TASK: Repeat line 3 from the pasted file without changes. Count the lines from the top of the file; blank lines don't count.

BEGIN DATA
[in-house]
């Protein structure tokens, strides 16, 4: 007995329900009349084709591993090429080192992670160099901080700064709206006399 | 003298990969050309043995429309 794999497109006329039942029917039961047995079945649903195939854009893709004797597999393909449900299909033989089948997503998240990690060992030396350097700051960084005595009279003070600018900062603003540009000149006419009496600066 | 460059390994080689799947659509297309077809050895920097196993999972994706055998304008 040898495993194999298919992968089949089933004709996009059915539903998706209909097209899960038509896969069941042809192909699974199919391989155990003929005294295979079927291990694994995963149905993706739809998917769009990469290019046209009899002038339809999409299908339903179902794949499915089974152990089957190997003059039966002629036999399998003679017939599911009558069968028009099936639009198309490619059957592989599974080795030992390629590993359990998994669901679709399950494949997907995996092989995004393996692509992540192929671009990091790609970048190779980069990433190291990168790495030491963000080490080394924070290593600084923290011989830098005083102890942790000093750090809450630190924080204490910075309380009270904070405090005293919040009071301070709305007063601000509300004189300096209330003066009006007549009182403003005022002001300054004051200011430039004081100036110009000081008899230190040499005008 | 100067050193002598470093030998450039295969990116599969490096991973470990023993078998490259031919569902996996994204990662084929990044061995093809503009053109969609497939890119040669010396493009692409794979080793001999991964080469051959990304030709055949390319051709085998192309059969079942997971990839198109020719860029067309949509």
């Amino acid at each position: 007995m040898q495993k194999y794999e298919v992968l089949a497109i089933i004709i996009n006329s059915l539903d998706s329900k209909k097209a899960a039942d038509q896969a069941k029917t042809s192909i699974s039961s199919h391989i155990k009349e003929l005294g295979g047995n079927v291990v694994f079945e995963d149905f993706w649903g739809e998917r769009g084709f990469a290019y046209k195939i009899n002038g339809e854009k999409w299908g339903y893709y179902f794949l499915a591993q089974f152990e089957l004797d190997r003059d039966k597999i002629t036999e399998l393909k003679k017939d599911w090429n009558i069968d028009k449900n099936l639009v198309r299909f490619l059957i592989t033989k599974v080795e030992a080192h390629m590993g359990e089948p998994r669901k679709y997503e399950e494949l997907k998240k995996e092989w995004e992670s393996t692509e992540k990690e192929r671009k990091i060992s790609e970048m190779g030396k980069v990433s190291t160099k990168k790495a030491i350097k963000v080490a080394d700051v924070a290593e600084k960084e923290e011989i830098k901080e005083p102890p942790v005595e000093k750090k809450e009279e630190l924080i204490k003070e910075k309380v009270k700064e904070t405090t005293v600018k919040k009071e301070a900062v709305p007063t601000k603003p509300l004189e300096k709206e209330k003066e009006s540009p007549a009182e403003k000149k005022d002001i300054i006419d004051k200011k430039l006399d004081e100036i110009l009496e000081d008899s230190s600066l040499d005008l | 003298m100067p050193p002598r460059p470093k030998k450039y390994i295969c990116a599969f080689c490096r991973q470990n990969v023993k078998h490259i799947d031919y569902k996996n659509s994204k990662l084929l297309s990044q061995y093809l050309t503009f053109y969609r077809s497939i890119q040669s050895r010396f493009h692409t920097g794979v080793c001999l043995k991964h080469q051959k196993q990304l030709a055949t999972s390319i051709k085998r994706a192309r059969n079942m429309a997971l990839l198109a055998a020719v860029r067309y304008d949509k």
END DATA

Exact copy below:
């Amino acid at each position: 007995m040898q495993k194999y794999e298919v992968l089949a497109i089933i004709i996009n006329s059915l539903d998706s329900k209909k097209a899960a039942d038509q896969a069941k029917t042809s192909i699974s039961s199919h391989i155990k009349e003929l005294g295979g047995n079927v291990v694994f079945e995963d149905f993706w649903g739809e998917r769009g084709f990469a290019y046209k195939i009899n002038g339809e854009k999409w299908g339903y893709y179902f794949l499915a591993q089974f152990e089957l004797d190997r003059d039966k597999i002629t036999e399998l393909k003679k017939d599911w090429n009558i069968d028009k449900n099936l639009v198309r299909f490619l059957i592989t033989k599974v080795e030992a080192h390629m590993g359990e089948p998994r669901k679709y997503e399950e494949l997907k998240k995996e092989w995004e992670s393996t692509e992540k990690e192929r671009k990091i060992s790609e970048m190779g030396k980069v990433s190291t160099k990168k790495a030491i350097k963000v080490a080394d700051v924070a290593e600084k960084e923290e011989i830098k901080e005083p102890p942790v005595e000093k750090k809450e009279e630190l924080i204490k003070e910075k309380v009270k700064e904070t405090t005293v600018k919040k009071e301070a900062v709305p007063t601000k603003p509300l004189e300096k709206e209330k003066e009006s540009p007549a009182e403003k000149k005022d002001i300054i006419d004051k200011k430039l006399d004081e100036i110009l009496e000081d008899s230190s600066l040499d005008l | 003298m100067p050193p002598r460059p470093k030998k450039y390994i295969c990116a599969f080689c490096r991973q470990n990969v023993k078998h490259i799947d031919y569902k996996n659509s994204k990662l084929l297309s990044q061995y093809l050309t503009f053109y969609r077809s497939i890119q040669s050895r010396f493009h692409t920097g794979v080793c001999l043995k991964h080469q051959k196993q990304l030709a055949t999972s390319i051709k085998r994706a192309r059969n079942m429309a997971l990839l198109a055998a020719v860029r067309y304008d949509k």